Weight-loss Surgery: Never too Late for a Change   

Weight-loss Surgery: Never too Late for a Change

Diane Pirone
Diane Pirone, 72, struggled with her weight for most of her life, losing the extra pounds—including 120 pounds twice—by dieting, then gaining them back again over the next few years.

“I've always battled obesity, and I've been on all sorts of diets,” Diane says. “You name the diet, and I think I've been on it.”

But this cycle changed about 20 years ago when she kept gaining and gaining weight, eventually reaching over 400 pounds. She attributes this to increased stress in her life. “I'm a stress eater. I divorced in 1998. My mother got sick and came to live with me. I had a stressful job,” she says. “There was a lot of stress, and the thing that made me happy was food.”

Diane’s health was suffering. She was experiencing shortness of breath and mobility problems, and had been diagnosed with sleep apnea and type 2 diabetes. “I knew I had to get a hold of this because my health was really starting to deteriorate.”

Time for change

In 2016, Diane decided it was time to consider surgery and set up a consultation with Jonathan Reich, M.D., a board-certified surgeon specializing in bariatric surgery at Southern Ocean Medical Center.

She found Dr. Reich encouraging and supportive, and he thought she was a good candidate for weight loss surgery.

“Diane met the criteria we have for performing these procedures,” says Dr. Reich. With a BMI over 40, she qualified; on top of that, she had medical complications related to her weight.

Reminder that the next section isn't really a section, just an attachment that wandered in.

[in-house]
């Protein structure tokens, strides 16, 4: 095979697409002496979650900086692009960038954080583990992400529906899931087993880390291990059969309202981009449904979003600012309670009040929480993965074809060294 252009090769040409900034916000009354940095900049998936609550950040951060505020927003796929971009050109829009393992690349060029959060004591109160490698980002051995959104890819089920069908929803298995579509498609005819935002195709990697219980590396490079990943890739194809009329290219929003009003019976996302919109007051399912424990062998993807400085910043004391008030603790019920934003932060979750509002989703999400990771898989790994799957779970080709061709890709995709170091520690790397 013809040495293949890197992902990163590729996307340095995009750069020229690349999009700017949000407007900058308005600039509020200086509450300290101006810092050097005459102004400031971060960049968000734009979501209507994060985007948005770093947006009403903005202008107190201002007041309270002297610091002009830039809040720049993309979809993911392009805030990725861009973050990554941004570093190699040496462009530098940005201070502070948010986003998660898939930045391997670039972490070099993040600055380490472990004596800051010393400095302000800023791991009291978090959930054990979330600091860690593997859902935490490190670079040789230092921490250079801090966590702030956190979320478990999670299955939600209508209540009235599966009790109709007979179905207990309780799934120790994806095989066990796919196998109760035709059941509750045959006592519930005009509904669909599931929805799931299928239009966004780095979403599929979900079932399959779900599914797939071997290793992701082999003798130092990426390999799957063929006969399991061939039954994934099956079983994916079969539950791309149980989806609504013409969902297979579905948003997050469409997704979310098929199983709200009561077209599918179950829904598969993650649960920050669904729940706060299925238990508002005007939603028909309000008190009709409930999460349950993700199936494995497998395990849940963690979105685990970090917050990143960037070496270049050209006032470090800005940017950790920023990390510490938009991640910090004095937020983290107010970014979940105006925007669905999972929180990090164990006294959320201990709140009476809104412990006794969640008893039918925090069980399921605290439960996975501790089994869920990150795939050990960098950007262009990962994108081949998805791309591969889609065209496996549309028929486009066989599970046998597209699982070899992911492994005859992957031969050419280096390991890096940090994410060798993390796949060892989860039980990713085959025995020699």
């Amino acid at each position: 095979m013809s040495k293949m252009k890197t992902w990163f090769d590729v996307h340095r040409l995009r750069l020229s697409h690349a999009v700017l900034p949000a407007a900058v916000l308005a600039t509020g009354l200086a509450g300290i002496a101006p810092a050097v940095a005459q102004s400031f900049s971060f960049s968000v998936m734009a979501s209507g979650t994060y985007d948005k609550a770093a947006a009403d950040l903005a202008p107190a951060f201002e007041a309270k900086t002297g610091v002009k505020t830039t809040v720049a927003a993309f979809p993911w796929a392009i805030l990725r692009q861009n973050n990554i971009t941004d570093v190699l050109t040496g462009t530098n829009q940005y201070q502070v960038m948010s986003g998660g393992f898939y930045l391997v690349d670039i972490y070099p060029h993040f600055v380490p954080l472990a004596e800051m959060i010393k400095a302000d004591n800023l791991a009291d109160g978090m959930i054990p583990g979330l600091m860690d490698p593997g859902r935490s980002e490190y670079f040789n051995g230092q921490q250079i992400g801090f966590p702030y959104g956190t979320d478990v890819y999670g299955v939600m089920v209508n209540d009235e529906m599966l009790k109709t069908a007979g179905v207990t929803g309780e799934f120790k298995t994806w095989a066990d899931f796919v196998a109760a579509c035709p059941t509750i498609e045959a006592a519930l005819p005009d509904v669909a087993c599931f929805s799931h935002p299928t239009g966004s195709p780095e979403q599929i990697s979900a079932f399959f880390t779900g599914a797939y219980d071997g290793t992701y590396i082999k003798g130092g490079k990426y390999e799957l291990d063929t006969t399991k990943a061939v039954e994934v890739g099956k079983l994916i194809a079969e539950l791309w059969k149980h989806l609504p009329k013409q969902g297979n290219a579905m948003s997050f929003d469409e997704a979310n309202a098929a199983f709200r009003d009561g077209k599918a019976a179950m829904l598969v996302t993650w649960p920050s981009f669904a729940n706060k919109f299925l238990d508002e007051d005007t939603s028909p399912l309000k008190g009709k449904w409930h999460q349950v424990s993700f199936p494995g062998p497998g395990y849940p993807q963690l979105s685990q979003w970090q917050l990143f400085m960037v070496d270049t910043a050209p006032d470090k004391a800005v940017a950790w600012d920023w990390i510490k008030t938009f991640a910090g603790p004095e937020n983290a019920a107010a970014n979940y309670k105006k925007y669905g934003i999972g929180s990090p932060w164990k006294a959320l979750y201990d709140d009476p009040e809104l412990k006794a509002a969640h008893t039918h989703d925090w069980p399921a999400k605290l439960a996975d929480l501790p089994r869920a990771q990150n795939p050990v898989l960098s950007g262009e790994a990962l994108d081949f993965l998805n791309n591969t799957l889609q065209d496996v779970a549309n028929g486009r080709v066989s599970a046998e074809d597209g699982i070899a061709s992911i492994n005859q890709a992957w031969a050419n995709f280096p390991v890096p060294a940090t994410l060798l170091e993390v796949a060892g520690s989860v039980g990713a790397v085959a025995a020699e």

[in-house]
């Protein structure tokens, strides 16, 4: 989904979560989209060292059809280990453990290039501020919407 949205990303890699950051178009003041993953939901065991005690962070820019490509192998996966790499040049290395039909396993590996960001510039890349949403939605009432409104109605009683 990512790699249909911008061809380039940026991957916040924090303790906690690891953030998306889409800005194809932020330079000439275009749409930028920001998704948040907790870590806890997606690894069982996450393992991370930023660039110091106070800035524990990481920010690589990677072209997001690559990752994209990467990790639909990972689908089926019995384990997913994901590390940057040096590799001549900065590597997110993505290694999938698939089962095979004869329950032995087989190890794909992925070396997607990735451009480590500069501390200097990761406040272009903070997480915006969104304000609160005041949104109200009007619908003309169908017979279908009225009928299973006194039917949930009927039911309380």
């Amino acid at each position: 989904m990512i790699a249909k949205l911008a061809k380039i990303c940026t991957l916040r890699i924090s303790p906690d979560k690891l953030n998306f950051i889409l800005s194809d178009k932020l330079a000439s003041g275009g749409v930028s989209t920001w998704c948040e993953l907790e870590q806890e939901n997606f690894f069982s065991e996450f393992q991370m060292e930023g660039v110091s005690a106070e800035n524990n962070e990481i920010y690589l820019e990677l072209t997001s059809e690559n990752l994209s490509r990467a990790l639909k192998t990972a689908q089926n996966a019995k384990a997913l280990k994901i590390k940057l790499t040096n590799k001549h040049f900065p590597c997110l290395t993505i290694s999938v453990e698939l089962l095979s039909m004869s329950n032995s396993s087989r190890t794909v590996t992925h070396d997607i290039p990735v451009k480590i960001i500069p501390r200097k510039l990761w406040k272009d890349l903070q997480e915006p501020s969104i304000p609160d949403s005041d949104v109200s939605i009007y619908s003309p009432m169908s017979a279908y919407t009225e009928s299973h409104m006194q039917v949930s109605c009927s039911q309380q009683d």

“When you have extra weight, the body starts to experience stress, strain, and medical problems,” says Dr. Reich. Bariatric surgery results in fast weight loss, which helps the body function better quickly. “In just one month after surgery, patients are often able to stop taking medications they’ve been taking for years.”

Although Diane was a bit concerned about her age—she was 70 at the time of surgery—Dr. Reich was not.

“We don’t have a hard age on when we stop doing these procedures,” says Dr. Reich, adding that their oldest patient to date was in her 80s. “Diane didn’t have quality of life. She had multiple severe medical problems that could be the difference between having five years of extra life or 20.”

Dr. Reich recommended a sleeve gastrectomy for Diane. This procedure reduces the size of the stomach while also restricting the hormone that causes hunger. He says this reduction in appetite is key to success with this type of bariatric surgery.

New habits, new life

Diane had the surgery in April 2017 and since then has lost more than 200 pounds. She adopted a low-carb, high-protein diet, and more than two years after surgery, Diane still tracks her food and counts calories, keeping to around 1,200 calories a day. Once she realized that certain foods like pizza triggered bad habits for her, she decided to avoid them completely.

Diane is thankful for the expertise of the team at Southern Ocean. “I selected them because I knew they had a team and they were a bariatric center of excellence. The doctors, the nurses, the dietitians—I just followed everything they told me to do, and I was successful.”

Diane’s life since surgery has totally changed. She no longer has type 2 diabetes or sleep apnea, she breathes more easily, and her mobility has improved so much that she no longer uses a walker or even a cane. She’s made new friends and goes to the pool, and she started dating last year.

“Before I just hibernated in my home. I didn’t feel good and I didn’t want to go out,” says Diane. “Now I have a circle of friends and this really nice guy that I’m dating. Life is pretty good.”

Next Steps & Resources

The material provided through HealthU is intended to be used as general information only and should not replace the advice of your physician. Always consult your physician for individual care.


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